Blue Skies ahead...



Blue Skies Ahead! 


Regardless of the continuing bouts of freezing snow and icy rain, the falconers are now looking ahead to the Spring (can’t quite imagine it at the moment) and more particularly the beginning of April, which is when the Sanctuary’s flying displays will begin again - each one an integral part of our aim to educate & enthuse our visitors about not only the beauty but the necessity & value of ensuring a safe environment for future generations of British bird of prey species in the wild.

Over the winter the flying display team have had the opportunity for some well deserved rest & relaxion and are now ready to start exercising their flight muscles again for the coming season.  Some of the birds will also have begun to moult their feathers at the end of last season and, all spruced up and refreshed can begin some serious retraining. 

‘Reclaiming’ the birds, as this preparation is called, is a time consuming and complex business and requires each bird to be carefully health checked and weighed, as most of them will have put on weight over the winter months to help them survive through the freezing, wintry weather.   Beaks need to be inspected to see if they need ‘coping’, whereby any overgrowth is carefully filed back and talons may need clipping if they have become over-long.  (You can
read more about this in our blog of  09.02.09). 

Over the winter months, the flying display birds will have had a pretty sedentary lifestyle, much as they would in the wild so, as with any exercise, the falconers will build up the birds’ flying regime carefully to avoid any risk of strain or injury.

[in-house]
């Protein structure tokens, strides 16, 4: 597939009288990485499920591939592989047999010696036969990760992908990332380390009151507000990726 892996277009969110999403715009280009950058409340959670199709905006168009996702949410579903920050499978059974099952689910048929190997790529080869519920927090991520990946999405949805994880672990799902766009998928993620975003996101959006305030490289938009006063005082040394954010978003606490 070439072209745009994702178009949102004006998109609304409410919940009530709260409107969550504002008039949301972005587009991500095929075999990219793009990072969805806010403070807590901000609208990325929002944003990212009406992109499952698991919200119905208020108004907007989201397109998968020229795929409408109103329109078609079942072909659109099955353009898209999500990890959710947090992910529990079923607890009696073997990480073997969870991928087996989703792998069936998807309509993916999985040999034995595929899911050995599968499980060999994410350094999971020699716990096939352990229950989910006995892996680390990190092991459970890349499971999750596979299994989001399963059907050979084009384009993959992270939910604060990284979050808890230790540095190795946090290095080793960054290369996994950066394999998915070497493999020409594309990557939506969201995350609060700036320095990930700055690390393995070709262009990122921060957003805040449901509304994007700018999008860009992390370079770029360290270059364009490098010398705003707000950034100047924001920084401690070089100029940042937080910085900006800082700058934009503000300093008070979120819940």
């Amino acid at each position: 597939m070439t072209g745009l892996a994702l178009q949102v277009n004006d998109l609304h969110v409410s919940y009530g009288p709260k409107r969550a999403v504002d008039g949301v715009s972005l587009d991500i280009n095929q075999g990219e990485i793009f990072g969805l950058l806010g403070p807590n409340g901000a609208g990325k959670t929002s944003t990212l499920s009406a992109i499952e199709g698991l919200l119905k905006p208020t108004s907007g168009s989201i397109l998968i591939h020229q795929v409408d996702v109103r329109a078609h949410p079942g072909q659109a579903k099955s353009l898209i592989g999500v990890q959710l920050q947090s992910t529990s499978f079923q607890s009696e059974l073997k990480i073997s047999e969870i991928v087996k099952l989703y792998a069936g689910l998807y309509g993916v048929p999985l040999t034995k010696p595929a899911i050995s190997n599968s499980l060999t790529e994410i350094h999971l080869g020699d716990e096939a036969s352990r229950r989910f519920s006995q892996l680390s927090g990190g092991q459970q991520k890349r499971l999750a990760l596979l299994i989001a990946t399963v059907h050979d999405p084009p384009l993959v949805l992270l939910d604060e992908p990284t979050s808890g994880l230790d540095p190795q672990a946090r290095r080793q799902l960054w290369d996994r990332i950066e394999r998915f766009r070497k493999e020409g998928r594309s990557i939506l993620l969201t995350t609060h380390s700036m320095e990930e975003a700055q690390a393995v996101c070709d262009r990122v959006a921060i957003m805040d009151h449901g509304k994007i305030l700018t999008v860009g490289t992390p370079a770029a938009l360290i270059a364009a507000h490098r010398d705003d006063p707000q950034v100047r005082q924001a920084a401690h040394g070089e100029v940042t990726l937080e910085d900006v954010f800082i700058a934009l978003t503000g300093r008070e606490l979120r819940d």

This year is going to be a particularly busy one at the Sanctuary, as we have a whole host of exciting events lined up and of course every day there will be the opportunity to observe one of our spectacular flying displays, providing a chance to see some of the world's most beautiful birds of prey show off their aerial prowess.   
 
More to a feather than meets the eye 

All birds of prey have attractive and sometimes stunning plumage, but there’s much more to the simple feather than one would imagine.   

To begin with, if you pick up a feather it weighs almost nothing and yet a bird’s feathers are strong enough to withstand the buffeting of the severest windy weather and will insulate them even in arctic conditions – amazing stuff! 

Of course not all feathers are the same and birds have layers of feathers which all have their own role to play. First of all there are the ‘down’ feathers, which those of us with a few years under our belts will fondly remember as making the softest pillows and, more recently, the cosiest duvets.  And this is precisely what these feathers are for, they are the closest to a bird’s body and are designed to keep them warm.

Semiplume feathers make up the next layer and are a cross between down feathers and slightly stronger, more structured feathers and Filoplume feathers are almost hair like, similar to those you might find left on a chicken.  Bristle feathers are the almost whisker-like feathers that are most commonly found around the beak and eyes of bird of prey. 

The most varied feathers are the Contour feathers, which are those that you see on the outside.  These differ widely in shape, size and colour and also depending on the species of bird.  Contour feathers do exactly what they say on the tin (bird?), they mold themselves to the part of the body they are laying against, hence giving a bird its shape. 

Feathers range widely in terms of softness and harshness, being harder for birds of prey  that fly at very high speeds and tending to be softer on younger raptors than more mature birds. 

The Primary feathers are those found at the tip or a bird’s wings and are most important for a bird’s ability to control its flight. 

One of the most important functions of feathers however, is that they are an excellent indicator of a bird’s health and well-being.  New feathers can show stress marks if a bird is starving or has an unbalanced diet and changes or distortions in the shaft of the feather can be indicative of illness or disease. 

So next time you find a feather, perhaps take a moment to stop and reflect – it’s not
just a feather, but a real miracle of nature!